The ripple effect of a mission trip to Thailand could reach across the Southern Baptist Convention for years if a Greensboro pastor's idea becomes part of the annual Crossover activities in the SBC host city each year.
Pat Cronin, pastor of Friendly Avenue Baptist Church in Greensboro, North Carolina, helped with a building project at an orphanage in Chiangmai last August during a short-term mission trip, and upon his return, participated in the "clergy build" construction of a Habitat for Humanity house.
"Last year's Southern Baptist volunteer construction project in Thailand combined in my mind with the Habitat project and the SBC's upcoming annual meeting in Greensboro," Cronin said. "I thought it would be a wonderful vision for our denomination to partner together to build a house or two or three wherever the SBC meets each year.
"Southern Baptists have been building things for years," continued the pastor, who talked with SBC LIFE via cell phone while on a construction mission trip to the Gulf Coast. "Wouldn't it be wonderful if, in whatever city the Southern Baptist Convention is held, we would leave something that was permanent, a contribution to the community? Why not a build house?"
Cronin first pitched his idea at a March meeting of Piedmont Baptist Association, which was discussing options for pre-SBC Crossover events; his idea became one of twenty-four evangelistic projects that took place in an area of three towns known as the Triad.
Roughed in and roofed by SBC volunteers during the week of Crossover, the four-bedroom, two-bath Habitat house is expected to be ready for occupancy by August — home for a forklift-driving dad, mom, three sons, and a daughter, refugees from the Sudan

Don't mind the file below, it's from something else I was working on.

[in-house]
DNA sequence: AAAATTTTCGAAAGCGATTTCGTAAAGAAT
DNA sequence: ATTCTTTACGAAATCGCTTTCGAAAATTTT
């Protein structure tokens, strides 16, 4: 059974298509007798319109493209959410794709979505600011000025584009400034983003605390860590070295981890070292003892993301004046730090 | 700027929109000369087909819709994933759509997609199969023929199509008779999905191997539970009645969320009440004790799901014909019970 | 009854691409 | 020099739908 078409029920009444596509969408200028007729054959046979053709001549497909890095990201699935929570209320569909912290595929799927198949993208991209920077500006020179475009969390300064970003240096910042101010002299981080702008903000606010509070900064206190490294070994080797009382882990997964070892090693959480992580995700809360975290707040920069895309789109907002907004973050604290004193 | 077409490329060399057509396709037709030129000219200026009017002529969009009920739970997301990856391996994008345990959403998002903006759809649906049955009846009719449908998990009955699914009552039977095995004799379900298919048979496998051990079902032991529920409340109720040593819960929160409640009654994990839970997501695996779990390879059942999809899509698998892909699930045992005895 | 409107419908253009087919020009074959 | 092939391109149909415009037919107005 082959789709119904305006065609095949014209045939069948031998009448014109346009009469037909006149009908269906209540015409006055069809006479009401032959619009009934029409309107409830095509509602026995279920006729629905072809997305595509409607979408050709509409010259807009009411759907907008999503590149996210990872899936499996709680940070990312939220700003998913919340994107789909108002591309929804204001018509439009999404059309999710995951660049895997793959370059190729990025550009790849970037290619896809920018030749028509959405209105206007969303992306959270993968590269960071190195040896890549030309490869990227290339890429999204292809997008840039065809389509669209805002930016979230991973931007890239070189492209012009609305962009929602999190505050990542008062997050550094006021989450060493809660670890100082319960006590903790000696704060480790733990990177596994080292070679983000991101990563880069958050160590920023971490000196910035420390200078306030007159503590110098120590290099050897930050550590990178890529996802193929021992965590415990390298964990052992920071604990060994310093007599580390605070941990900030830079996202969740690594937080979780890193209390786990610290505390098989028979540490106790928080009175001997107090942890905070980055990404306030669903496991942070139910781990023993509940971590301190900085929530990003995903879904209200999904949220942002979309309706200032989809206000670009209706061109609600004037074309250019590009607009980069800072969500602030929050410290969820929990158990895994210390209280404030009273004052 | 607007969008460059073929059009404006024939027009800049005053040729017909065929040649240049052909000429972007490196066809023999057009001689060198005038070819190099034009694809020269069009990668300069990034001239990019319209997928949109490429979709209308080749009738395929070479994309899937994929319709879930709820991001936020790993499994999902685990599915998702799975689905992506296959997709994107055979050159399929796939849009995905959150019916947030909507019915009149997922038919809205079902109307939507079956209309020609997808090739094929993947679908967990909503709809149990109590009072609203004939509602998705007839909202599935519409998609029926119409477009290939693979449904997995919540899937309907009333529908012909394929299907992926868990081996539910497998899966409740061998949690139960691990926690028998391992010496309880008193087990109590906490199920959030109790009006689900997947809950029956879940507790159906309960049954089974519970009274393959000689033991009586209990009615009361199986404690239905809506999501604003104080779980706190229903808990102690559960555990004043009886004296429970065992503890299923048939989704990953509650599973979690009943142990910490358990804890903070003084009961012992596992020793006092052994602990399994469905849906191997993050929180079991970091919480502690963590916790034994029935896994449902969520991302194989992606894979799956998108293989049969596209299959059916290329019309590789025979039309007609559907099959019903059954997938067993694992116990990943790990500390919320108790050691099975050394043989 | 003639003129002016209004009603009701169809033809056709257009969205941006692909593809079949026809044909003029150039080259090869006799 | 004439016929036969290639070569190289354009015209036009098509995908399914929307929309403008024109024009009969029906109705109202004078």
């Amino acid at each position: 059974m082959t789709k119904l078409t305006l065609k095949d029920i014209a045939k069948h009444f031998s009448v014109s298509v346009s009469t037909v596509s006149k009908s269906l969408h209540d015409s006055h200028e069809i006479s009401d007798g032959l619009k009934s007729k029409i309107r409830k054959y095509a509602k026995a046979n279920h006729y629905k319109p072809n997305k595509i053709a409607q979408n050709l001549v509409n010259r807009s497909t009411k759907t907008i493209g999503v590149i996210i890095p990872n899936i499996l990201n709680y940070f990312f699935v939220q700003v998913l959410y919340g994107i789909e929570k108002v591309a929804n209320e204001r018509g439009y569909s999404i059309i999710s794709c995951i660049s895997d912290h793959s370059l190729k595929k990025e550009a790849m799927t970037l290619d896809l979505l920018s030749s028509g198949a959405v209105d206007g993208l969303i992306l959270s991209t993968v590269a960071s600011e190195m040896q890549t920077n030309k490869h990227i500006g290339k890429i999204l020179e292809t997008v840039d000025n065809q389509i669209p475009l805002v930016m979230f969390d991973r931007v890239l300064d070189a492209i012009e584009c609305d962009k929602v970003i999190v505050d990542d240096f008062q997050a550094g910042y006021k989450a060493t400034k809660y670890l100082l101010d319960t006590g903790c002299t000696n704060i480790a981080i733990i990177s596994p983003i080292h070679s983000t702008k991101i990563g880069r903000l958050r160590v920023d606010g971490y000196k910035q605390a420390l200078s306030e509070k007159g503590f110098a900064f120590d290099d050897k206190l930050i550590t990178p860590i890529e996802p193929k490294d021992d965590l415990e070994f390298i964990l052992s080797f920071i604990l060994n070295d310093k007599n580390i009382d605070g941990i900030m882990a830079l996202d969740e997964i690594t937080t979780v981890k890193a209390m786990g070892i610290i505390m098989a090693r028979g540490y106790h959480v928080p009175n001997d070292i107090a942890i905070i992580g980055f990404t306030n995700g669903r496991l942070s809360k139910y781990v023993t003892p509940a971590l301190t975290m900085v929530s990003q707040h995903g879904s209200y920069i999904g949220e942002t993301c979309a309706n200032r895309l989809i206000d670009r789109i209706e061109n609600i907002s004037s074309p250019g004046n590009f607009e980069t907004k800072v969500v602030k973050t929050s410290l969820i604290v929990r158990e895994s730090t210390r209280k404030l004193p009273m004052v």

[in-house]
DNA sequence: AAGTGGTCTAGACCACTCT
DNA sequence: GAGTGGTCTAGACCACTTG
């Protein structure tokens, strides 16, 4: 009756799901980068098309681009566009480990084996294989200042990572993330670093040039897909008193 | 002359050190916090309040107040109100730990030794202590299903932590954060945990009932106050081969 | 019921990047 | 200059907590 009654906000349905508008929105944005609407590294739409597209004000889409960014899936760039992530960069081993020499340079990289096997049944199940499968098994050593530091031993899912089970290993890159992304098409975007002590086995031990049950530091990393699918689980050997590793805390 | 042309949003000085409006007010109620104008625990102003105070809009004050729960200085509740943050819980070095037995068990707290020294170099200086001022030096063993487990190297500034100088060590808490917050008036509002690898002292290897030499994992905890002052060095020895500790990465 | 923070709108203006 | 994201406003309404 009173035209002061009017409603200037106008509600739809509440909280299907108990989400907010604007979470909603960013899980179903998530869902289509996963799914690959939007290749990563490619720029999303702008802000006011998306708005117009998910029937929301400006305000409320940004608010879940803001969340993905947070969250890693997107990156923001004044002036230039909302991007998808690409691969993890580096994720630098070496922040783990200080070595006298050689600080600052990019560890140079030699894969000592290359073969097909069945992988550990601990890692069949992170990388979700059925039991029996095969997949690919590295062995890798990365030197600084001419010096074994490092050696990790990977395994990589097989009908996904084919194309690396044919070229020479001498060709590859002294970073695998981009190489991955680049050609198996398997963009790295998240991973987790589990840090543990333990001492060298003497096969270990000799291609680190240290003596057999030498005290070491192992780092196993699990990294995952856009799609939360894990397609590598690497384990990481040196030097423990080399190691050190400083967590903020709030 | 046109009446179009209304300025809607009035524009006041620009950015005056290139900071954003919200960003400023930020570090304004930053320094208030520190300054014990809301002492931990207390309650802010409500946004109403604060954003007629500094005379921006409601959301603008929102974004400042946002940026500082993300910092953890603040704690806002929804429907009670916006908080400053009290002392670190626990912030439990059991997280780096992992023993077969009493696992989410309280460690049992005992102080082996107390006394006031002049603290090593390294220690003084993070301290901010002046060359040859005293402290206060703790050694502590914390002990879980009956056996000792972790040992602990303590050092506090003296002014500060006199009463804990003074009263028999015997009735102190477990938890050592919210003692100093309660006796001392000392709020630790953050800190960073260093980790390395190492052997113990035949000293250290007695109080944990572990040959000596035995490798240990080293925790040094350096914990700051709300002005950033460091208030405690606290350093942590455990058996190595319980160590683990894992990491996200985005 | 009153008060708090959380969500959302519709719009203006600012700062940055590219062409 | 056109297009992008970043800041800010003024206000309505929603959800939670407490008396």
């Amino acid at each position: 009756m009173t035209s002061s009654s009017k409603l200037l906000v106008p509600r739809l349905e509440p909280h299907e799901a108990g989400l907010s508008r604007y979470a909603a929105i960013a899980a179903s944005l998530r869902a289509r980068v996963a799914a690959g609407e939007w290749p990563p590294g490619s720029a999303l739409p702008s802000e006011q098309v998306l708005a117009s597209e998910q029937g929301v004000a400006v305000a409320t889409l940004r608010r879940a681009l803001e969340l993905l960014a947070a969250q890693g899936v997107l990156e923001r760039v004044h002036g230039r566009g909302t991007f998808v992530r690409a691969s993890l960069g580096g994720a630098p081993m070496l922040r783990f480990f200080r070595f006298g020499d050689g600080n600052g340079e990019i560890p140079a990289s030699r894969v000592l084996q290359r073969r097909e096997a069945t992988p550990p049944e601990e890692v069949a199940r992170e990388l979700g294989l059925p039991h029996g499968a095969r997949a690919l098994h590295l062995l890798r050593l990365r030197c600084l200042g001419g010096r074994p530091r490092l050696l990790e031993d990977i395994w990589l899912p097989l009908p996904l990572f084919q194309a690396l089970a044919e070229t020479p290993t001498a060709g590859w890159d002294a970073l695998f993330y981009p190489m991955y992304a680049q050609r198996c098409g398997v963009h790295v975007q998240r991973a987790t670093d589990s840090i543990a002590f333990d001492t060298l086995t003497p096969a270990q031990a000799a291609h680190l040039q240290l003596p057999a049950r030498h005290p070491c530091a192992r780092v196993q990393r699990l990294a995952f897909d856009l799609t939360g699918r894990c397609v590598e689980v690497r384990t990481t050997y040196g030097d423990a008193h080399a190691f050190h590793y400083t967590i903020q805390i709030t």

"The Southern Baptists are very cooperative and easy to work with," said Bob Kelly, executive director of the Greensboro Habitat chapter. "We got great support all across the country from local churches for this build."
Just as the Cooperative Program provides tangible expression of the unified strength of SBC churches, an annual construction partnership would provide tangible expression of that same unity and of Southern Baptists' emphasis on Kingdom growth, Cronin said.
"This thing could snowball," said the pastor. "What if this continues to be a part of Crossover each year? Do you think these acts of love would be blessed of God? Do you think this will help our communities around us to see that we genuinely love them? Can you imagine the doors for evangelism this would open?"
Cronin, in promoting the project at his church the Sunday before the annual meeting in Greensboro, emphasized that such a project ideally blends ministry and evangelism in the community.
"It's not enough just to support the Cooperative Program and mission projects like a Habitat house financially and prayerfully," Cronin said by phone. "Once you incarnate missions and the Gospel, it keeps the fires of missions glowing; it puts flesh and blood to your missions giving.